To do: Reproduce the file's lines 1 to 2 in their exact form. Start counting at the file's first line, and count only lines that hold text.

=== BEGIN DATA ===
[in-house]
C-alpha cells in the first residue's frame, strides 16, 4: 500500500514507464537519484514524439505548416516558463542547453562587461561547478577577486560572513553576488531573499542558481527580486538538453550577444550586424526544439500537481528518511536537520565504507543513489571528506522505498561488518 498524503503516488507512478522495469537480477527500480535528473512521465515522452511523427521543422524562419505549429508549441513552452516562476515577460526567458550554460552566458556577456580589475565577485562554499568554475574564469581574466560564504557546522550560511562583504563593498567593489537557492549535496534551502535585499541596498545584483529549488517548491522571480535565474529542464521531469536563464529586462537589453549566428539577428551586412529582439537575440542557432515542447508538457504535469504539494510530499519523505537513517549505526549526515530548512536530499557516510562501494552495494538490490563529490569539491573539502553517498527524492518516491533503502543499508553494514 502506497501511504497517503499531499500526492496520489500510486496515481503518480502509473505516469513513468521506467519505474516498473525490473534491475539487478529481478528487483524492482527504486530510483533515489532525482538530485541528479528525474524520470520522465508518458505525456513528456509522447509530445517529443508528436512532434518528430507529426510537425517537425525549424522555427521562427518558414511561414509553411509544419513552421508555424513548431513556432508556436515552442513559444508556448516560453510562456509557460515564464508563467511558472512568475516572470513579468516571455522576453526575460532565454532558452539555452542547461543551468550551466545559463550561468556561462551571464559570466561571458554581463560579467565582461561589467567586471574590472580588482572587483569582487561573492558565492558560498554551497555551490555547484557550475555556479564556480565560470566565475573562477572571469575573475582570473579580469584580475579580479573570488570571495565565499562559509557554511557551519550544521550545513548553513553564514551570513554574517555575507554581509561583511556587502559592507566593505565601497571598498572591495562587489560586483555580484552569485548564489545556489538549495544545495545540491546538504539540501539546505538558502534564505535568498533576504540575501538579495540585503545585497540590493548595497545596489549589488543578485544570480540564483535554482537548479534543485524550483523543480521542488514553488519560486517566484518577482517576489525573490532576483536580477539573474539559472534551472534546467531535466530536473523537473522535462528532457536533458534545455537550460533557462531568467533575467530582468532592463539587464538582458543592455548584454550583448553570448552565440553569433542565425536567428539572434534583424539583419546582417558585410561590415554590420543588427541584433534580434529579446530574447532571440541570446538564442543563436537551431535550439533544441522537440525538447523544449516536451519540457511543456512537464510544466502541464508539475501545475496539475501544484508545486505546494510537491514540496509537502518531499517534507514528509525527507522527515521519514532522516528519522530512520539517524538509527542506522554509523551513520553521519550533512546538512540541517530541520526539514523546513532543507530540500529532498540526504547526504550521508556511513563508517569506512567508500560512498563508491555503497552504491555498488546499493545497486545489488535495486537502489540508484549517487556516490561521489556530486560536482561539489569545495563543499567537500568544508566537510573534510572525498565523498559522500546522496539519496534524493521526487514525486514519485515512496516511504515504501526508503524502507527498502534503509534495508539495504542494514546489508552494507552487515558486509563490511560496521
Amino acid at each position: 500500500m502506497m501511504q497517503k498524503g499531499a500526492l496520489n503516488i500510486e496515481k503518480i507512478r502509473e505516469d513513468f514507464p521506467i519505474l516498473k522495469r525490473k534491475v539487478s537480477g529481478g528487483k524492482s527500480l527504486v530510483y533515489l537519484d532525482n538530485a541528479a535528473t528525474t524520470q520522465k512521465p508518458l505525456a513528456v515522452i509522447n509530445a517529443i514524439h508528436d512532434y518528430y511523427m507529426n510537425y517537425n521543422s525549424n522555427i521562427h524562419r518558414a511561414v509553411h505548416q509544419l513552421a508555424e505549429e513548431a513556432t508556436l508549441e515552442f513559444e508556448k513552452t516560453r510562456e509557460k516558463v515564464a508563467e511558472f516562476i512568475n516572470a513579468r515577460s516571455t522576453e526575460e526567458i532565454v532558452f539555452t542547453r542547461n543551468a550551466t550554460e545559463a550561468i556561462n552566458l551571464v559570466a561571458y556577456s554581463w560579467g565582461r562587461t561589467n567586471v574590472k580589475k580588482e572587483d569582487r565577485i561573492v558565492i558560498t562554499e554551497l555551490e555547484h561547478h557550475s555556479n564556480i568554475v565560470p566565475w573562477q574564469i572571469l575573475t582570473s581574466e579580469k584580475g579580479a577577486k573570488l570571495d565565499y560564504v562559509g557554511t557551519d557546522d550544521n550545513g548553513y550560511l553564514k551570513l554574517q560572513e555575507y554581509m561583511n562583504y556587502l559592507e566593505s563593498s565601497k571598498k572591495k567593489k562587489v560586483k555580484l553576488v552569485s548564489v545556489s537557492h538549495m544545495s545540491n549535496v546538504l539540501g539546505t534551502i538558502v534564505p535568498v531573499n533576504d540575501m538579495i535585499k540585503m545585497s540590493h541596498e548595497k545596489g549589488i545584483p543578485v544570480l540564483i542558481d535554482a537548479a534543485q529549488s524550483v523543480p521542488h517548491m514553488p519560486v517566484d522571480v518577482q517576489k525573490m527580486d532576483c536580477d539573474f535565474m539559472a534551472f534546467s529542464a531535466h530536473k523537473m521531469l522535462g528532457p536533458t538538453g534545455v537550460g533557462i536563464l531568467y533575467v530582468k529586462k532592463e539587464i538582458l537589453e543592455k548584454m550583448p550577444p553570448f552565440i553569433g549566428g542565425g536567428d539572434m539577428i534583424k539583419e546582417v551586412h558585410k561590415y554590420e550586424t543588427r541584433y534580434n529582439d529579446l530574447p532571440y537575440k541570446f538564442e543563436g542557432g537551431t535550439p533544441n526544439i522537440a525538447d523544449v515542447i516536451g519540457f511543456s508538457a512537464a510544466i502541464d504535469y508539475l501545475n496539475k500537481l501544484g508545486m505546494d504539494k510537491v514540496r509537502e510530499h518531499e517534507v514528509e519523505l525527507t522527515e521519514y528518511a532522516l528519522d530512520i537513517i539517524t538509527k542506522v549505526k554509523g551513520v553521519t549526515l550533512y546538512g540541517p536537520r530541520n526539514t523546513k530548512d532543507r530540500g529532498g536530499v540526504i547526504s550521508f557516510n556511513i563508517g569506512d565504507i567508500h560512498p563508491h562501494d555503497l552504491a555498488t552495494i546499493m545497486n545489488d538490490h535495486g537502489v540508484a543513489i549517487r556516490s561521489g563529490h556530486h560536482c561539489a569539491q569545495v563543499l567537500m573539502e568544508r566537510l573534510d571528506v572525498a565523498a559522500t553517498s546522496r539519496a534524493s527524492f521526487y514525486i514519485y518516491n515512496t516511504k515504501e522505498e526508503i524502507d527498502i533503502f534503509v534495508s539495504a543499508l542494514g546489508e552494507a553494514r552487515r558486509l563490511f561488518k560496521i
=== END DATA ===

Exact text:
[in-house]
C-alpha cells in the first residue's frame, strides 16, 4: 500500500514507464537519484514524439505548416516558463542547453562587461561547478577577486560572513553576488531573499542558481527580486538538453550577444550586424526544439500537481528518511536537520565504507543513489571528506522505498561488518 498524503503516488507512478522495469537480477527500480535528473512521465515522452511523427521543422524562419505549429508549441513552452516562476515577460526567458550554460552566458556577456580589475565577485562554499568554475574564469581574466560564504557546522550560511562583504563593498567593489537557492549535496534551502535585499541596498545584483529549488517548491522571480535565474529542464521531469536563464529586462537589453549566428539577428551586412529582439537575440542557432515542447508538457504535469504539494510530499519523505537513517549505526549526515530548512536530499557516510562501494552495494538490490563529490569539491573539502553517498527524492518516491533503502543499508553494514 502506497501511504497517503499531499500526492496520489500510486496515481503518480502509473505516469513513468521506467519505474516498473525490473534491475539487478529481478528487483524492482527504486530510483533515489532525482538530485541528479528525474524520470520522465508518458505525456513528456509522447509530445517529443508528436512532434518528430507529426510537425517537425525549424522555427521562427518558414511561414509553411509544419513552421508555424513548431513556432508556436515552442513559444508556448516560453510562456509557460515564464508563467511558472512568475516572470513579468516571455522576453526575460532565454532558452539555452542547461543551468550551466545559463550561468556561462551571464559570466561571458554581463560579467565582461561589467567586471574590472580588482572587483569582487561573492558565492558560498554551497555551490555547484557550475555556479564556480565560470566565475573562477572571469575573475582570473579580469584580475579580479573570488570571495565565499562559509557554511557551519550544521550545513548553513553564514551570513554574517555575507554581509561583511556587502559592507566593505565601497571598498572591495562587489560586483555580484552569485548564489545556489538549495544545495545540491546538504539540501539546505538558502534564505535568498533576504540575501538579495540585503545585497540590493548595497545596489549589488543578485544570480540564483535554482537548479534543485524550483523543480521542488514553488519560486517566484518577482517576489525573490532576483536580477539573474539559472534551472534546467531535466530536473523537473522535462528532457536533458534545455537550460533557462531568467533575467530582468532592463539587464538582458543592455548584454550583448553570448552565440553569433542565425536567428539572434534583424539583419546582417558585410561590415554590420543588427541584433534580434529579446530574447532571440541570446538564442543563436537551431535550439533544441522537440525538447523544449516536451519540457511543456512537464510544466502541464508539475501545475496539475501544484508545486505546494510537491514540496509537502518531499517534507514528509525527507522527515521519514532522516528519522530512520539517524538509527542506522554509523551513520553521519550533512546538512540541517530541520526539514523546513532543507530540500529532498540526504547526504550521508556511513563508517569506512567508500560512498563508491555503497552504491555498488546499493545497486545489488535495486537502489540508484549517487556516490561521489556530486560536482561539489569545495563543499567537500568544508566537510573534510572525498565523498559522500546522496539519496534524493521526487514525486514519485515512496516511504515504501526508503524502507527498502534503509534495508539495504542494514546489508552494507552487515558486509563490511560496521